Tuesday, May 26, 2020

The Jewish Link welcomes letters to the editor, which can be emailed to [email protected]
Letters may be edited for length, clarity and appropriateness. We do not welcome personal attacks or disrespectful language, and replies to letters through our website comment feed will not be posted online. We reserve the right to not print any letter.


Lance Friedman responds (“Letter Commenting on Rabbis’ Views Should Show Kavod,” February 28, 2019) to my letter (“Don’t Judge a Book by Its Cover, Indeed,”) in the Feb 7, 2019 issue of JLNJ by doing exactly what he accuses me of, a personal attack. I was quite explicit in stating my respect and admiration for Rabbi Jachter. While I do not know Rabbi Jachter well, he has taught my sons at TABC, handled my Get with incredible sensitivity and kindness, writes a weekly column in JLNJ that I read with 

delight, and recently published an inspiring book, “Reason to Believe: Rational Explanations of Orthodox Jewish Faith,” which should be required reading in our Orthodox Jewish community, especially for our youth. If I did not hold Rabbi Jachter in such high regard I would not have bothered to write the letter. I was pleased to see that Rabbi Jachter did not object to publication of my letter, but if Rabbi Jachter was in any way insulted by it, then allow me to express publicly my sorrow and regret.

My letter, however, was intended to address an issue of critical importance. Discussing the question of how we as Orthodox Jews should relate to the not-yet believing Jewish world, Professor Menachem Kellner, in his book, “Must a Jew Believe Anything,” argues that instead of being judgmental and dogmatic, it is critical that we understand our responsibilities as religious Jews to help secure the future of the Jewish collective. I believe that in our interactions with the less religious Jewish community, as well as the non-Jewish world beyond, we must recognize our sacred responsibility as representatives of Torah. If the Torah is to be perceived as “D’racheha Darchei Noam,” then our behavior should be pleasant and upstanding. Where possible we must seek the high road and act above the letter of the law, always keeping in mind the elusive fifth part of Shulchan Aruch, common sense.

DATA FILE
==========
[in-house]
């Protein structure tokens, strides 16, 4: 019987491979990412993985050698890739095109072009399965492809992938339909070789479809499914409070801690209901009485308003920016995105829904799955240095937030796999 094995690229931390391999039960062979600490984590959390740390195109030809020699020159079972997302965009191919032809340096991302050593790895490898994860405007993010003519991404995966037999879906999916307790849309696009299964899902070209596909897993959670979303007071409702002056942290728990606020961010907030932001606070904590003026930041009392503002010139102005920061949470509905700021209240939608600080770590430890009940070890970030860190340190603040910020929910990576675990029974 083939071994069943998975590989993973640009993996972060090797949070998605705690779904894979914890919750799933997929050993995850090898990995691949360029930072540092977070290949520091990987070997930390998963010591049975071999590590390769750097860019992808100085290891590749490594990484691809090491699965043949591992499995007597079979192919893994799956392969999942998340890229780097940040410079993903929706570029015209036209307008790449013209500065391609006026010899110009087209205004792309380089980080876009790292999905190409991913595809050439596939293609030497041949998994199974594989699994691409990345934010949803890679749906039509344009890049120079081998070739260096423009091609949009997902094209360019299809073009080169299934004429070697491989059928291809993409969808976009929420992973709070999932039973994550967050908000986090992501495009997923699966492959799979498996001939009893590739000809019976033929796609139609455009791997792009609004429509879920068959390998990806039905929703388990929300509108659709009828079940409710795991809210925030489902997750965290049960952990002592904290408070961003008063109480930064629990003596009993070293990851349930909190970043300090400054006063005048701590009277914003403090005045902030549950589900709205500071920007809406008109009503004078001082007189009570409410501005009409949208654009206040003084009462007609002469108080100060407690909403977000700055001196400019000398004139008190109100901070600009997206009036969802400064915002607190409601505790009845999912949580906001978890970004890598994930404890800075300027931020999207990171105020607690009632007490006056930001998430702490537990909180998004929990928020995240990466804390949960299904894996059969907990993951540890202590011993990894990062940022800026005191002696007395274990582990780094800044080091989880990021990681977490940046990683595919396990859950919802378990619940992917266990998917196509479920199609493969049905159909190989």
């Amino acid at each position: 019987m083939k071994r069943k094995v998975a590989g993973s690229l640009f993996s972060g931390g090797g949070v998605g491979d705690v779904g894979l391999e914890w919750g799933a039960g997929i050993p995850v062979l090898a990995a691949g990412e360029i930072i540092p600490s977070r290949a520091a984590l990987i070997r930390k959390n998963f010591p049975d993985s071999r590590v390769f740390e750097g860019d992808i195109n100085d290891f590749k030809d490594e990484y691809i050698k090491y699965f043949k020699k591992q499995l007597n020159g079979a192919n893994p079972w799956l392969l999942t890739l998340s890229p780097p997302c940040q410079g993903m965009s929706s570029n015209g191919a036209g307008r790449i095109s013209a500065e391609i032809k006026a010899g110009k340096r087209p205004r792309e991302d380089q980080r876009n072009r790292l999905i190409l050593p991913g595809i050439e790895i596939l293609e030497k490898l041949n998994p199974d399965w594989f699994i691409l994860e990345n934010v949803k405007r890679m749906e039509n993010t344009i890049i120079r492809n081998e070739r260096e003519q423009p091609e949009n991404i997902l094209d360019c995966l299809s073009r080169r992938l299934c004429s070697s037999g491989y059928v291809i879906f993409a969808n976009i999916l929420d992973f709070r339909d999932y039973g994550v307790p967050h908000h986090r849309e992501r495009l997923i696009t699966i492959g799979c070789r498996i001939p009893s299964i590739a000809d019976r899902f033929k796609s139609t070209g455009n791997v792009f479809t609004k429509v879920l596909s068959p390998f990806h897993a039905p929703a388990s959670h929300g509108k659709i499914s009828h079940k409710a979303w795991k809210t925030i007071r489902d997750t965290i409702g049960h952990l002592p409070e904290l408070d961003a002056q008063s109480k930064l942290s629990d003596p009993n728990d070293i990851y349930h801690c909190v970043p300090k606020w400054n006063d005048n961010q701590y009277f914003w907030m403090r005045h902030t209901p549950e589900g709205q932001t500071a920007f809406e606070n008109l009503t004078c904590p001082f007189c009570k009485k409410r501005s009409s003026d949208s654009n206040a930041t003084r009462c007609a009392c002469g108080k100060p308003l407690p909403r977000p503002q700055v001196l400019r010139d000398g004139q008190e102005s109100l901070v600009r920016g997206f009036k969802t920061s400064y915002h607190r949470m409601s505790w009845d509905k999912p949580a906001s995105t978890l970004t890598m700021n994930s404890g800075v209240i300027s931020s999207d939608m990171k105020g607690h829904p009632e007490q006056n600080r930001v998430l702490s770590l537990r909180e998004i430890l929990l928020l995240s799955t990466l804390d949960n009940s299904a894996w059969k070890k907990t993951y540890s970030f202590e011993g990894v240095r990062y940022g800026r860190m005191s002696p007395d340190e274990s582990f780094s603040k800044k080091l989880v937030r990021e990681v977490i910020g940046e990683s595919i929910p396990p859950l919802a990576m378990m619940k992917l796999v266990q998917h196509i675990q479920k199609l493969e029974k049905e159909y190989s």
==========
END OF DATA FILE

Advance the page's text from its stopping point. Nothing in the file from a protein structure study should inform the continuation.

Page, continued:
Unfortunately, Lance Friedman fails to address the substantive issues raised in my letter. Rather than falling back on Kavod HaRav, he should recognize that discussion and debate of these matters will lead to more nuanced and sensitive behavior. In fact, I’ve asked myself had I been in Rabbi Jachter’s shoes in Tel Aviv that day, would I have acted differently. The truth is I don’t know what I would have done in the moment, but I am hopeful that his article has raised awareness for all of us.

Robert Friedman